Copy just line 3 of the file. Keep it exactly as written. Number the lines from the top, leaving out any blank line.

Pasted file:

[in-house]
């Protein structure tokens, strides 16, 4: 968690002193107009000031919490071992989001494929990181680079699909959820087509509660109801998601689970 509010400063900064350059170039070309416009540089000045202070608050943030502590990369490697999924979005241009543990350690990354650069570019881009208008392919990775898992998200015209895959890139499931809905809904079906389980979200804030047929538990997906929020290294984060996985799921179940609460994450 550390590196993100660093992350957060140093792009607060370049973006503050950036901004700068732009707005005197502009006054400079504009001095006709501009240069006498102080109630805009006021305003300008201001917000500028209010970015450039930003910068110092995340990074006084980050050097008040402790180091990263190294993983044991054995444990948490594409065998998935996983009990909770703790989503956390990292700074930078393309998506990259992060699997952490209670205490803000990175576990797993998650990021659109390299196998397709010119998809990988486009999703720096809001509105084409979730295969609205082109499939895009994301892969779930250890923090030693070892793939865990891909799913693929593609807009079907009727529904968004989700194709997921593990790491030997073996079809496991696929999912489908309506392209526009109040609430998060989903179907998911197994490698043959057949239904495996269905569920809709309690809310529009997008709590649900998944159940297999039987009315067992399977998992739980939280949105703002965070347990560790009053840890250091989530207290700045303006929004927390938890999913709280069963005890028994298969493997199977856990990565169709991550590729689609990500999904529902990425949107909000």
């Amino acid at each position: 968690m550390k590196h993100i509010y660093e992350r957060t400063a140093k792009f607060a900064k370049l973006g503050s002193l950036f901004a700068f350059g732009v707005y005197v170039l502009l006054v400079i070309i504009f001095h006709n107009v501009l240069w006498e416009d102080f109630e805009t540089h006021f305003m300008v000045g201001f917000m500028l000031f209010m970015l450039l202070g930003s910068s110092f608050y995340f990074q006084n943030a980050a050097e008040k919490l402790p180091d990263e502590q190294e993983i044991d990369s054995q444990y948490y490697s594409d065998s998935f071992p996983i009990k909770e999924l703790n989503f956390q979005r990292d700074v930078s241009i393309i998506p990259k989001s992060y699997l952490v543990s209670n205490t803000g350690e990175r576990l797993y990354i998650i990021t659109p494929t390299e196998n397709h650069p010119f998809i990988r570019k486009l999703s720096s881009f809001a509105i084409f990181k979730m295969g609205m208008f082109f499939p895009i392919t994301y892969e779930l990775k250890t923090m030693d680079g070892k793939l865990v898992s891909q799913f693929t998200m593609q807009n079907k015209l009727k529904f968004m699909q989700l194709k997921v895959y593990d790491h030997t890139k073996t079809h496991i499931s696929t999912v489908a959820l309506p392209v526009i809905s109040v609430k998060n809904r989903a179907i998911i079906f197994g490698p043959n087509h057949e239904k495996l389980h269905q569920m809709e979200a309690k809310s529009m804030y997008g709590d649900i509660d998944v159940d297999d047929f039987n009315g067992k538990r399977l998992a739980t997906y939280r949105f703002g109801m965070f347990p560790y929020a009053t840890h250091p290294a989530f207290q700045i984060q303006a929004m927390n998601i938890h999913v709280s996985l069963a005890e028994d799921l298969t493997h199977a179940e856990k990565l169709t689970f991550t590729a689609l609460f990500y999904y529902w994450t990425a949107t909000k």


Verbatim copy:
């Amino acid at each position: 968690m550390k590196h993100i509010y660093e992350r957060t400063a140093k792009f607060a900064k370049l973006g503050s002193l950036f901004a700068f350059g732009v707005y005197v170039l502009l006054v400079i070309i504009f001095h006709n107009v501009l240069w006498e416009d102080f109630e805009t540089h006021f305003m300008v000045g201001f917000m500028l000031f209010m970015l450039l202070g930003s910068s110092f608050y995340f990074q006084n943030a980050a050097e008040k919490l402790p180091d990263e502590q190294e993983i044991d990369s054995q444990y948490y490697s594409d065998s998935f071992p996983i009990k909770e999924l703790n989503f956390q979005r990292d700074v930078s241009i393309i998506p990259k989001s992060y699997l952490v543990s209670n205490t803000g350690e990175r576990l797993y990354i998650i990021t659109p494929t390299e196998n397709h650069p010119f998809i990988r570019k486009l999703s720096s881009f809001a509105i084409f990181k979730m295969g609205m208008f082109f499939p895009i392919t994301y892969e779930l990775k250890t923090m030693d680079g070892k793939l865990v898992s891909q799913f693929t998200m593609q807009n079907k015209l009727k529904f968004m699909q989700l194709k997921v895959y593990d790491h030997t890139k073996t079809h496991i499931s696929t999912v489908a959820l309506p392209v526009i809905s109040v609430k998060n809904r989903a179907i998911i079906f197994g490698p043959n087509h057949e239904k495996l389980h269905q569920m809709e979200a309690k809310s529009m804030y997008g709590d649900i509660d998944v159940d297999d047929f039987n009315g067992k538990r399977l998992a739980t997906y939280r949105f703002g109801m965070f347990p560790y929020a009053t840890h250091p290294a989530f207290q700045i984060q303006a929004m927390n998601i938890h999913v709280s996985l069963a005890e028994d799921l298969t493997h199977a179940e856990k990565l169709t689970f991550t590729a689609l609460f990500y999904y529902w994450t990425a949107t909000k």